Suicide note shows Torrey Pines student planned fatal confrontation, police say

SAN DIEGO – A 15-year-old who died after San Diego police officers shot him in the Torrey Pines High School parking lot on Saturday left a suicide note.

The teen, who was armed with a BB gun, was shot after he pointed the gun at police officers who were sent to the school in response to a 911 call. Authorities have withheld the name of the teen.

During the boy's autopsy, investigators found a suicide note in his jacket pocket, according to San Diego police.

"The note indicates the (boy) planned the incident that resulted in his death,'' SDPD Lt. Mike Holden said.

Investigators believe the boy called 911 himself and told police to check on an unarmed juvenile in the school parking lot.

When Officers Gilbert Flores and Kai Johnson arrived at the school, they spotted the teen in the front parking lot. As they approached, he pulled what appeared to be a firearm from his waistband and pointed it at one of them, ignoring orders to drop the weapon, Holden said.  As the boy began to advance on one of the lawmen, both of them opened fire. Paramedics took the teen to a hospital, where he was pronounced dead.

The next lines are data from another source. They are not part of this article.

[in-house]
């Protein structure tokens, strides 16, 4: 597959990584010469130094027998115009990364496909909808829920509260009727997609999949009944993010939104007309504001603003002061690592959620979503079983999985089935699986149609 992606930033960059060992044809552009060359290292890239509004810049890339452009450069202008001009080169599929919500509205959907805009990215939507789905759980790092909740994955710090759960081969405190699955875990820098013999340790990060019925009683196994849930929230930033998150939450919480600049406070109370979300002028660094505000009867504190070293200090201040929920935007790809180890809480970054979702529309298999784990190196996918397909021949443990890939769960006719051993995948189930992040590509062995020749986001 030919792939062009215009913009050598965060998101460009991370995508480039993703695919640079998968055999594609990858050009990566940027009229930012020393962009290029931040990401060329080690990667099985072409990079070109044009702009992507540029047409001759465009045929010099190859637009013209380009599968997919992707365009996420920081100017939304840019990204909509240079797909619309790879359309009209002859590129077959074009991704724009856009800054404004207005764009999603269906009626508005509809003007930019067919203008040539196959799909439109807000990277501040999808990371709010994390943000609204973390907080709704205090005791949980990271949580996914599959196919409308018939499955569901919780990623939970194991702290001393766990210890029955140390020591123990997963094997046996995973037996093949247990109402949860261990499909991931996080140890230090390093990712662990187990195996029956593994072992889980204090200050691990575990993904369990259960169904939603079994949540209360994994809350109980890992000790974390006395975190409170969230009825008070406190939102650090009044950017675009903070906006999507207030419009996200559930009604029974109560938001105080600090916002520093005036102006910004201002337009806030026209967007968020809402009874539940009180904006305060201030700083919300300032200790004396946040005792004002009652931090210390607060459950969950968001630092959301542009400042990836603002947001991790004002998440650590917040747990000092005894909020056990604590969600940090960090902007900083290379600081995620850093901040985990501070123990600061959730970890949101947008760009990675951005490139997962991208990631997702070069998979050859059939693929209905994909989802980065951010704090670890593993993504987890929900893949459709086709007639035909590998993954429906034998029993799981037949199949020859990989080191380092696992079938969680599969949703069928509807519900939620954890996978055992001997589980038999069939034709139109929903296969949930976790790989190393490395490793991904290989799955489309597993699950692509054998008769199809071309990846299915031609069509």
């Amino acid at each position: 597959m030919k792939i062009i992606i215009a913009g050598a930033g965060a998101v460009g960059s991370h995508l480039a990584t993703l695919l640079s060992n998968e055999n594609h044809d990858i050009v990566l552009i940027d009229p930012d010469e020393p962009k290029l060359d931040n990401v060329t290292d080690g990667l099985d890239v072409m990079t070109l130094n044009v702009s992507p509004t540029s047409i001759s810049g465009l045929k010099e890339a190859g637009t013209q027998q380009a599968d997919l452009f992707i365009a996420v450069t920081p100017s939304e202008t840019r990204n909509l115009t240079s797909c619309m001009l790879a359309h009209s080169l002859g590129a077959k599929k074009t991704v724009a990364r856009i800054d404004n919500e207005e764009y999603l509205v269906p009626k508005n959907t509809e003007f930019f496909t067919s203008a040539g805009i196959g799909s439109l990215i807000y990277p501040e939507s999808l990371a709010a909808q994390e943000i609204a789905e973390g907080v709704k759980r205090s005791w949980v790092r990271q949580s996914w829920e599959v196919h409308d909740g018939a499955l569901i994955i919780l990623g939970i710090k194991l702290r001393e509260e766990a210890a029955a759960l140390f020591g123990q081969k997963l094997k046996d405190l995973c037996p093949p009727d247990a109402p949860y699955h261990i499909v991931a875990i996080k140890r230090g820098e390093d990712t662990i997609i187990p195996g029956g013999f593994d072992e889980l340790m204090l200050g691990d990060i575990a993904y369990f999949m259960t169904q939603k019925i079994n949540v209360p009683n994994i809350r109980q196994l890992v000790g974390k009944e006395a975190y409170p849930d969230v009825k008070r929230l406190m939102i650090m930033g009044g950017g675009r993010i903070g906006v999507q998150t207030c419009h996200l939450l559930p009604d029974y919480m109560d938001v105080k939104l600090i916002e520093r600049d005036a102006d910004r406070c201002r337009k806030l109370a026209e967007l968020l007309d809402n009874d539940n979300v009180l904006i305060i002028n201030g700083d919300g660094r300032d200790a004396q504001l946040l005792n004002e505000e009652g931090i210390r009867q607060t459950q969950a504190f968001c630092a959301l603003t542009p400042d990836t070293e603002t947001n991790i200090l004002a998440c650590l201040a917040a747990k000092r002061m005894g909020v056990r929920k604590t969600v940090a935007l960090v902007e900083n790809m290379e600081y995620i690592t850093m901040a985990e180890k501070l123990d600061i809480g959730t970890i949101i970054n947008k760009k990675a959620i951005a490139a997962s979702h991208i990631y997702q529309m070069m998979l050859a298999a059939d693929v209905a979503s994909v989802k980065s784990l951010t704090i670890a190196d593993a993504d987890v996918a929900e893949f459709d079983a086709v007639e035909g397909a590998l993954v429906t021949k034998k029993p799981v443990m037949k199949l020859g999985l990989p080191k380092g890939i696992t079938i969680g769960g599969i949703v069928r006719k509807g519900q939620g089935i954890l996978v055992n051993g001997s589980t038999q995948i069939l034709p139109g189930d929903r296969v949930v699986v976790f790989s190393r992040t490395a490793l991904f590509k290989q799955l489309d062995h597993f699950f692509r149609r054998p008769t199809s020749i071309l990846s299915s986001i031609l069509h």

Following the shooting, investigators determined that the boy's gun was a BB pistol.

It was not known if the boy's note explained why he wanted police to kill him.

Flores, a 28-year veteran of the San Diego Police Department, and Johnson, who has been with the SDPD for four years, have been placed on desk duty pending completion of investigations in the case.

On the school's Facebook page, Principal Rob Coppo wrote that the aftermath of the boy's death "will be challenging for us all.''

"As a community, we will need to support each other and unite as a ... family,'' Coppo stated.

In a statement to FOX 5 on Sunday,  the teen's mother said her family was "mourning the loss of a loving and wonderful young man. We ask that you respect our privacy as we remember him and all he meant to us.''

Despite the circumstances, which suggested that the shooting might have been an instance of so-called "suicide by cop," authorities have not designating it as such.

An Arizona civil rights activist on Sunday called on the San Diego Police Department to release the body camera video from the fatal shooting.

"People are shocked, angry, frightened, and already questioning why body-camera footage isn't being made available as soon as possible," Maupin said in a statement distributed to reporters. "This should not happen in America and people want to know if what happened had to happen or if this unfortunate result was in any way avoidable."

On the school's Facebook page, Principal Rob Coppo wrote that the aftermath of the boy's death "will be challenging for us all."

"As a community, we will need to support each other and unite as a ... family," Coppo stated.